Stone Park Community Unites Against Strip Club

By: Ashmar Mandou

Lawndale News Chicago's Bilingual Newspaper - Business

Stone Park residents held a prayer vigil to express opposition against a strip club opening. At the tone of chants with “Get It, Get Out!” this prayer vigil, the largest of its kind to be organized in Stone Park, sent a clear message: the community has had enough.

Hundreds of residents, which included children and missionary sisters, in Stone Park expressed outrage over the upcoming opening of a strip club called, “Get It.”

Over 500 community members convened in Stone Park for a prayer vigil organized by the community group Neighbors United for a Better Stone Park against the opening of yet another strip club in Stone Park. Momentum has been building in Stone Park, as the community has joined together in opposition of the opening of the strip club “Get It” set to open next to a religious convent in a residential area.

Lawndale News Chicago's Bilingual Newspaper - BusinessCommunity resident Rosa Hernandez commented, “I have lived in Stone Park for nearly 20 years. In all my years here, I have never seen so many people come together for such an important cause. It is powerful to see so many people saying enough to strip clubs!” She continued, “I stand here as a mother, outraged by the building of another strip club in our community. We’re worried about the future of our children. We stand against this strip club because it will only bring negative things to our community, it will downgrade Stone Park.”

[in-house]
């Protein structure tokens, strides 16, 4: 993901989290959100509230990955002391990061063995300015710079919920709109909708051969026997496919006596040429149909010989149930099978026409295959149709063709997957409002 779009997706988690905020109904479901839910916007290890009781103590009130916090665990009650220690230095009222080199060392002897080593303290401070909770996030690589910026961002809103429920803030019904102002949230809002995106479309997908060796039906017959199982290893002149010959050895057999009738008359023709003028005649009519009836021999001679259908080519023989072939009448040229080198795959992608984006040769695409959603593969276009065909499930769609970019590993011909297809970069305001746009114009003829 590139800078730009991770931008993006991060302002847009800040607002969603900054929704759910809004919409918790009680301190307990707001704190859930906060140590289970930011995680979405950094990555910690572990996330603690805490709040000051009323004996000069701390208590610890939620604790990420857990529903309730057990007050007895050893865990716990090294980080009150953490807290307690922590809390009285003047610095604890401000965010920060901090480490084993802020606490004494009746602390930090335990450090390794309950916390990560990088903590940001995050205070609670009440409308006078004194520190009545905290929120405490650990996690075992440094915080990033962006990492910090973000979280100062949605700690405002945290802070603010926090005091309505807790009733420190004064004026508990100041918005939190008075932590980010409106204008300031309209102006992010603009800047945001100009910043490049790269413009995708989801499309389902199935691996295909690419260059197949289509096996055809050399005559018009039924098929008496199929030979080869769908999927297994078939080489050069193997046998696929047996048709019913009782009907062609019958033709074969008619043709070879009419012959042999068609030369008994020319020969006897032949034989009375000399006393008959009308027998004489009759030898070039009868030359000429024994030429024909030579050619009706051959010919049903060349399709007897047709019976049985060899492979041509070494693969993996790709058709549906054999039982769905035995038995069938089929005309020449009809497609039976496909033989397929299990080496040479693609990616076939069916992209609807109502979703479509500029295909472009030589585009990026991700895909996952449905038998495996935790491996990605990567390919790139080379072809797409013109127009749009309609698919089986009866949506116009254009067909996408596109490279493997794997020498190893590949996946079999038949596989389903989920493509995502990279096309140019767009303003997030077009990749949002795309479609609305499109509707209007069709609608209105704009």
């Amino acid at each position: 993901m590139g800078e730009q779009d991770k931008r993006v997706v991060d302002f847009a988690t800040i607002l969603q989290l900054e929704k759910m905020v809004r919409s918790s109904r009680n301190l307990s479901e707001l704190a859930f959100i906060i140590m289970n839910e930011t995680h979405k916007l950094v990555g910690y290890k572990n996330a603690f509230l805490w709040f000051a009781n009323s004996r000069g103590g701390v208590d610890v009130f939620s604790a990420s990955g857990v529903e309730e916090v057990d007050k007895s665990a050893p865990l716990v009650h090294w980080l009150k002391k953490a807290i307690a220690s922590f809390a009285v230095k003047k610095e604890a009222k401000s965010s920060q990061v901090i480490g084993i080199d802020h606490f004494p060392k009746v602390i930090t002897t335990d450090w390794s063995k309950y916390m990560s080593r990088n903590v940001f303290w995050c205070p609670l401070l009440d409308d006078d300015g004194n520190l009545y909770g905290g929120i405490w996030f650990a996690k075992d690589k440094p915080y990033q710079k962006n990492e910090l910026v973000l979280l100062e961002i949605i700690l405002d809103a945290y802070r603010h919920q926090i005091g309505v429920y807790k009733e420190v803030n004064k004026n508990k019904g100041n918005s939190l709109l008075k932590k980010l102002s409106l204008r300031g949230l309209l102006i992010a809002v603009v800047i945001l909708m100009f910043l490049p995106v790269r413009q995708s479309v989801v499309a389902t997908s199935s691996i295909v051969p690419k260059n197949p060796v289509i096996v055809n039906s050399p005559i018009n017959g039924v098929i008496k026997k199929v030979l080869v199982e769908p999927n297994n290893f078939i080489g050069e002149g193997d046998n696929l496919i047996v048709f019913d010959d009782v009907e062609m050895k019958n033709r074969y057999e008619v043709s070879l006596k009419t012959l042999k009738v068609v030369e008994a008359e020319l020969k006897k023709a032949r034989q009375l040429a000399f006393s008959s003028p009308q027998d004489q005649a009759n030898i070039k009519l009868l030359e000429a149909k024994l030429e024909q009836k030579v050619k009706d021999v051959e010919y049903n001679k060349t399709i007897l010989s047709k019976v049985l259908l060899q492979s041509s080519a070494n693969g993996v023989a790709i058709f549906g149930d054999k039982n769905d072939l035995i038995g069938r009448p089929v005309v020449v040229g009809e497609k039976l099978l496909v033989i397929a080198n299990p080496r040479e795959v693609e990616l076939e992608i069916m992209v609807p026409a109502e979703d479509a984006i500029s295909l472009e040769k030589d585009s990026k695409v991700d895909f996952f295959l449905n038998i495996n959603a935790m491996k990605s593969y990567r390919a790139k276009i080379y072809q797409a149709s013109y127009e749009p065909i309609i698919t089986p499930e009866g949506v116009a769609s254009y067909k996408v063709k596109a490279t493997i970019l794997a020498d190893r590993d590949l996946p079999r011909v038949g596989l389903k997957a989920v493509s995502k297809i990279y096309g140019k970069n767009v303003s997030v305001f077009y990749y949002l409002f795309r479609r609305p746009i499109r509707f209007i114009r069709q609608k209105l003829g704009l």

Community residents are worried about the consequences this strip club will bring to Stone Park once it opens by April 1st.

Sister Noemi Silva, Missionary Sister of St. Charles Scalabrinian stated, “Having this strip club in our backyard goes against everything we stand for as religious women and it tears at the fabric of our whole community. We are appalled this strip club was built not only next to our convent, but also right next to the residential homes where children live. This is unacceptable.”

Not only are adults concerned about this situation, youth also raised their voices. Dayana Moreno, a 13-year-old resident of Stone Park stated, “This place brings shame to our community, sends a harmful message and will bring many problems. I should know, my home is behind one already and I often here loud noise late at night when fights break out or drunken people leave.”

Stone Park, a community in which 88 percent of Latinos make up the population, does not have a local library. Therefore, children in the community must travel to neighboring communities to access their libraries. Currently, there are now six adult entertainment places in Stone Park.

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